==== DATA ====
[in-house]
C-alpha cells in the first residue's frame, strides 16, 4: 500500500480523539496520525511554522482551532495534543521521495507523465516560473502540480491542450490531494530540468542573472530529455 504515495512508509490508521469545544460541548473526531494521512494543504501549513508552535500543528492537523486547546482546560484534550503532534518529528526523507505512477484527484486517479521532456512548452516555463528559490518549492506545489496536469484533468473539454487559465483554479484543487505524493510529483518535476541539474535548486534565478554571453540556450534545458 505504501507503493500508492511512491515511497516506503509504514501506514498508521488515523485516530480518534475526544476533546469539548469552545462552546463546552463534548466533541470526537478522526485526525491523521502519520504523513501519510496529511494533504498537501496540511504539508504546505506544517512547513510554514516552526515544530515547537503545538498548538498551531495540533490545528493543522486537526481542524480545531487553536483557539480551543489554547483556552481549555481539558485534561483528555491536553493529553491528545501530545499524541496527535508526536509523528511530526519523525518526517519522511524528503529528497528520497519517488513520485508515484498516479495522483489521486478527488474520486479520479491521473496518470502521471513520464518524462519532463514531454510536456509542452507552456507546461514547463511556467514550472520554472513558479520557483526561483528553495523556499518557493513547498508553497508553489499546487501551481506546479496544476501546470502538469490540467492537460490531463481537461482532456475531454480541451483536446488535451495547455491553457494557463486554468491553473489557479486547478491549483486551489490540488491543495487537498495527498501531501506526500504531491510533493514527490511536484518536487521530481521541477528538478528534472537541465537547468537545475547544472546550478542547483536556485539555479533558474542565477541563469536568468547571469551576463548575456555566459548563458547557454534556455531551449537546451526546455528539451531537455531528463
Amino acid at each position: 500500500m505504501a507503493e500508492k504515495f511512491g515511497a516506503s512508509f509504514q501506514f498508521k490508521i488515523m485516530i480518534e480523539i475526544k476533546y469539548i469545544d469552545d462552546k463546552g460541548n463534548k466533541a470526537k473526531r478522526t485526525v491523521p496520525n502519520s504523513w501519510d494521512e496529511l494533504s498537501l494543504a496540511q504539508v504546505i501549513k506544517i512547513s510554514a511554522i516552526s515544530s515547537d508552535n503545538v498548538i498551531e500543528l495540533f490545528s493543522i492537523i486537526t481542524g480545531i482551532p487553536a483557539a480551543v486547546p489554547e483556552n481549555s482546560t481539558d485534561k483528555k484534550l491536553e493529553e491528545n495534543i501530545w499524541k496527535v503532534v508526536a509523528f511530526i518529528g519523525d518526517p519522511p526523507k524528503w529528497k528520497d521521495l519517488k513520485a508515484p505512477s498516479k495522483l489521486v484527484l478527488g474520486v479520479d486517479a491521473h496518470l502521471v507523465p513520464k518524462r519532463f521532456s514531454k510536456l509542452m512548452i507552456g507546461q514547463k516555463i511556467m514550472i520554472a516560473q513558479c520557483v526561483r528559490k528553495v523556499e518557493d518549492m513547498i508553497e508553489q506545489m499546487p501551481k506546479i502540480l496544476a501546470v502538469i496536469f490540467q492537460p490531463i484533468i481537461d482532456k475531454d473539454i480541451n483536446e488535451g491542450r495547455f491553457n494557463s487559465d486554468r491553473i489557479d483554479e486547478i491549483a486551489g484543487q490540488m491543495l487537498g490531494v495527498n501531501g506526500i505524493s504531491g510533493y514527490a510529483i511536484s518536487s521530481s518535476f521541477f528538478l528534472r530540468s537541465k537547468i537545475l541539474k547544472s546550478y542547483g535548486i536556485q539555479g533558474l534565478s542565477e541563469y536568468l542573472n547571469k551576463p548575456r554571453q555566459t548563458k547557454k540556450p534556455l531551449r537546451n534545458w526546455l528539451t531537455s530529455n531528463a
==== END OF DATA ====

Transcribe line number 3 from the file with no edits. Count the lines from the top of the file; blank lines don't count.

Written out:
Amino acid at each position: 500500500m505504501a507503493e500508492k504515495f511512491g515511497a516506503s512508509f509504514q501506514f498508521k490508521i488515523m485516530i480518534e480523539i475526544k476533546y469539548i469545544d469552545d462552546k463546552g460541548n463534548k466533541a470526537k473526531r478522526t485526525v491523521p496520525n502519520s504523513w501519510d494521512e496529511l494533504s498537501l494543504a496540511q504539508v504546505i501549513k506544517i512547513s510554514a511554522i516552526s515544530s515547537d508552535n503545538v498548538i498551531e500543528l495540533f490545528s493543522i492537523i486537526t481542524g480545531i482551532p487553536a483557539a480551543v486547546p489554547e483556552n481549555s482546560t481539558d485534561k483528555k484534550l491536553e493529553e491528545n495534543i501530545w499524541k496527535v503532534v508526536a509523528f511530526i518529528g519523525d518526517p519522511p526523507k524528503w529528497k528520497d521521495l519517488k513520485a508515484p505512477s498516479k495522483l489521486v484527484l478527488g474520486v479520479d486517479a491521473h496518470l502521471v507523465p513520464k518524462r519532463f521532456s514531454k510536456l509542452m512548452i507552456g507546461q514547463k516555463i511556467m514550472i520554472a516560473q513558479c520557483v526561483r528559490k528553495v523556499e518557493d518549492m513547498i508553497e508553489q506545489m499546487p501551481k506546479i502540480l496544476a501546470v502538469i496536469f490540467q492537460p490531463i484533468i481537461d482532456k475531454d473539454i480541451n483536446e488535451g491542450r495547455f491553457n494557463s487559465d486554468r491553473i489557479d483554479e486547478i491549483a486551489g484543487q490540488m491543495l487537498g490531494v495527498n501531501g506526500i505524493s504531491g510533493y514527490a510529483i511536484s518536487s521530481s518535476f521541477f528538478l528534472r530540468s537541465k537547468i537545475l541539474k547544472s546550478y542547483g535548486i536556485q539555479g533558474l534565478s542565477e541563469y536568468l542573472n547571469k551576463p548575456r554571453q555566459t548563458k547557454k540556450p534556455l531551449r537546451n534545458w526546455l528539451t531537455s530529455n531528463a